Did the quarantine sharpen or close that gap?
It is difficult to think comparatively because we do not have a baseline and a common methodology to analyze it at this time. What is seen in a survey that a few days ago presented an organization called Grow. Gender and Work is that the care became much more intense. If before they were distributed to some extent with other institutions and, to a certain extent, there was a containment network, now everything is happening inside the home. Boys are seen to be performing a number of tasks. Now that said, it is also seen that there are still gender gaps. For example, cleaning, shopping, and even disinfecting activities are much more shared, and childcare and elder care tasks and support for school tasks are shared a little less. In total, women spend almost two hours a day more than men looking after their children. That is what the survey shows now. They spend an additional hour to accompany their sons and daughters in school tasks and spend almost an hour more than boys per day cooking, cleaning and disinfecting.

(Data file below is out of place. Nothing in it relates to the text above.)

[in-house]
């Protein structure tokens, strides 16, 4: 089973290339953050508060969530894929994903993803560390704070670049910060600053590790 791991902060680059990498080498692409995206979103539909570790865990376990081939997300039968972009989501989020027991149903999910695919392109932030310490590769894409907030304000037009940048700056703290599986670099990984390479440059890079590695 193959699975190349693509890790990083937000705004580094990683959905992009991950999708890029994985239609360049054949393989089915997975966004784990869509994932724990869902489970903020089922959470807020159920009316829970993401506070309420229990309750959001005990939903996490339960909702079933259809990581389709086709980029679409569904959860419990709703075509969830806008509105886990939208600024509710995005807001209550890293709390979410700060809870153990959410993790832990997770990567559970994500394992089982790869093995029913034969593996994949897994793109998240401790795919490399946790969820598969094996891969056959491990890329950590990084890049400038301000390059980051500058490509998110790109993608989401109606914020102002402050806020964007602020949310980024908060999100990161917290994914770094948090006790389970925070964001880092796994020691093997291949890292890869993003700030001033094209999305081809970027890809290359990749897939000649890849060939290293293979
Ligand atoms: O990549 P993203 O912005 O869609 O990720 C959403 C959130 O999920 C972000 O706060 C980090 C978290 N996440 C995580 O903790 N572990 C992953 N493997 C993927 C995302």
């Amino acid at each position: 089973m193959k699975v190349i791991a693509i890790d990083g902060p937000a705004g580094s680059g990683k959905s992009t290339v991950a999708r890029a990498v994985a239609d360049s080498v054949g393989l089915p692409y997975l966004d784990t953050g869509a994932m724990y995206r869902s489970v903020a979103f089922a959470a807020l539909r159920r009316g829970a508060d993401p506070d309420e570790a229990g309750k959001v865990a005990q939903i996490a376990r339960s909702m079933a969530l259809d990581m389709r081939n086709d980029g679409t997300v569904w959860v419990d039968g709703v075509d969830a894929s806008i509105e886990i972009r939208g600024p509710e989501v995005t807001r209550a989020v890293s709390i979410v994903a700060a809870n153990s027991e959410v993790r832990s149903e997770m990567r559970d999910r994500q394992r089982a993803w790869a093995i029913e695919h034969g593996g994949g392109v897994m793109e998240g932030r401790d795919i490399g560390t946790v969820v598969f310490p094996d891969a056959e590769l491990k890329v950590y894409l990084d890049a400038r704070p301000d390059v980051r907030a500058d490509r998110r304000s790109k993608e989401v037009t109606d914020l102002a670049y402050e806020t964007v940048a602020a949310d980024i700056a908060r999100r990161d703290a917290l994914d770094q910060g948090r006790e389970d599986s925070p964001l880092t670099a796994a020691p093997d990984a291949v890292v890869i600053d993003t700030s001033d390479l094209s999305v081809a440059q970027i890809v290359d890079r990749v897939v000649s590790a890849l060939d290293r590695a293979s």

This should be exacerbated in single-parent homes.
Of course, all this is aggravated when two adults do not live together in the home. When you have a separated woman in the middle classes, who lives with her sons or daughters, accompanies school tasks and also telecommutes, the stress from overlapping activities is greater.
To think that in this quarantine, the notion of caring for yourself and caring for others is widespread …
True, but who are we neglecting in the meantime? Individual care is fine, everyone has to take care of themselves. But the challenge is to be able to find the depth of care and the urgent need to value it, because the world already neglects too much. And in a careless world, care is revolutionary.
Why do we underestimate the tasks of care?